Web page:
basingstoke123 wrote:One problem with laws and regulations is that they lag behind new ideas and new developments.
Sometimes this results in laws failing to regulate new developments, or having requirements that have become irrelevant.
Other times, out of date laws and requirements can inhibit new developments or improvements. The laws and requirements were never intended to cover something like the Segway, and so, in my view, they fail to give appropriate regulation. To make using a Segway illegal just because it doesn't fit previous 'vehicle' categories is plain stupid. To declare them illegal because they are considered unsafe would be different. But, according the the posts above, they are illegal just because the law and requirements were written before the Segway was invented, and so does not know how to make provision for them.
I do not know whether Segways should be allowed or not, whether they are a 'good thing'. But to effectively make their use illegal because a Segway isn't something that it isn't, is nonsense.
We had a similar situation when LED cycle lights were first introduced. The technical standards were written based on the assumption and thus requirement to use a filament bulb. The difference here was that common sense prevailed. The police were not bothered that your much brighter light was illegal, and did not insist you replace it, or supplement it, with a far dimmer but legal light.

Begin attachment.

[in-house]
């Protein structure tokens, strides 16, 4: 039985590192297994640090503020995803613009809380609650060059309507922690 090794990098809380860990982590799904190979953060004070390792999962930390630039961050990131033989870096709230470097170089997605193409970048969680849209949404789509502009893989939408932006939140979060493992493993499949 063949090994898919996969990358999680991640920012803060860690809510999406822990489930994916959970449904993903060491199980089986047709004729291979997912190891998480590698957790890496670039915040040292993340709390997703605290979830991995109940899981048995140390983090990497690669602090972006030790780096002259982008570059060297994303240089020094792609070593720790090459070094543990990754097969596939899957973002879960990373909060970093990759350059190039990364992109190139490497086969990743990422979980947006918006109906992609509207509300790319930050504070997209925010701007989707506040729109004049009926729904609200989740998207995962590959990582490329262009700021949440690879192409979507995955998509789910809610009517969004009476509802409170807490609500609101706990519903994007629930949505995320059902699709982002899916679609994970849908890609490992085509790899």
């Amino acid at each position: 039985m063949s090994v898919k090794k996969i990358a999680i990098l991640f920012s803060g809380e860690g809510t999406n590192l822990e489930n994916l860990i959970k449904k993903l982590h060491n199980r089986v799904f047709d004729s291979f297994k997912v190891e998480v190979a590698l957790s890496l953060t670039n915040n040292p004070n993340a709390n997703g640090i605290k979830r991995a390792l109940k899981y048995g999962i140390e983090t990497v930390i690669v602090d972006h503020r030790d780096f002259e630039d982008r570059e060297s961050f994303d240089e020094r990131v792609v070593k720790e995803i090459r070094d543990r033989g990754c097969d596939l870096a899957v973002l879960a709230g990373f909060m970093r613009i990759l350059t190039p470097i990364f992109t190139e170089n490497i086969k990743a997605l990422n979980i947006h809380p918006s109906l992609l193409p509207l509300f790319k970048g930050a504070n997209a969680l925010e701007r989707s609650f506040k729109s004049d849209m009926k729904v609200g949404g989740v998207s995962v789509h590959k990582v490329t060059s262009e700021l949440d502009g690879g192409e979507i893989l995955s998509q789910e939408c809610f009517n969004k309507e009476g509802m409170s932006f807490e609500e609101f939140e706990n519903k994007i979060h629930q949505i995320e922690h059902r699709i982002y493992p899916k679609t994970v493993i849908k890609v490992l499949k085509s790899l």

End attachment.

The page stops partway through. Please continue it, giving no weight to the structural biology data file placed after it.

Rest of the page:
Cannot agree there, in fact the judge in Taylor v Goodwin (1879) specifically tackled the argument:
"The expressions used are as wide as possible. It may be that bicycles were unknown at the time when the Act passed, but the legislature clearly desired to prohibit the use of any sort of carriage in a manner dangerous to the life or limb of any passenger. The question is, whether a bicycle is a carriage within the meaning of the Act. I think the word "carriage" is large enough to include a machine such as a bicycle which carries the person who gets upon it, and I think that such person may be said to "drive" it. He guides as well as propels it, and may be said to drive it as an engine driver is said to drive an engine. The furious driving of a bicycle is clearly within the mischief of the section, and seems to me to be within the meaning of the words, giving them a reasonable construction."
Segways etc. can’t be used on the pavement because they are a danger to pedestrians
They can’t be used on the roads because they don’t have the things that motor vehicles on the road need in order to be safe - lights, indicators, horn, tax, insurance, inspection
It seems entirely logical to me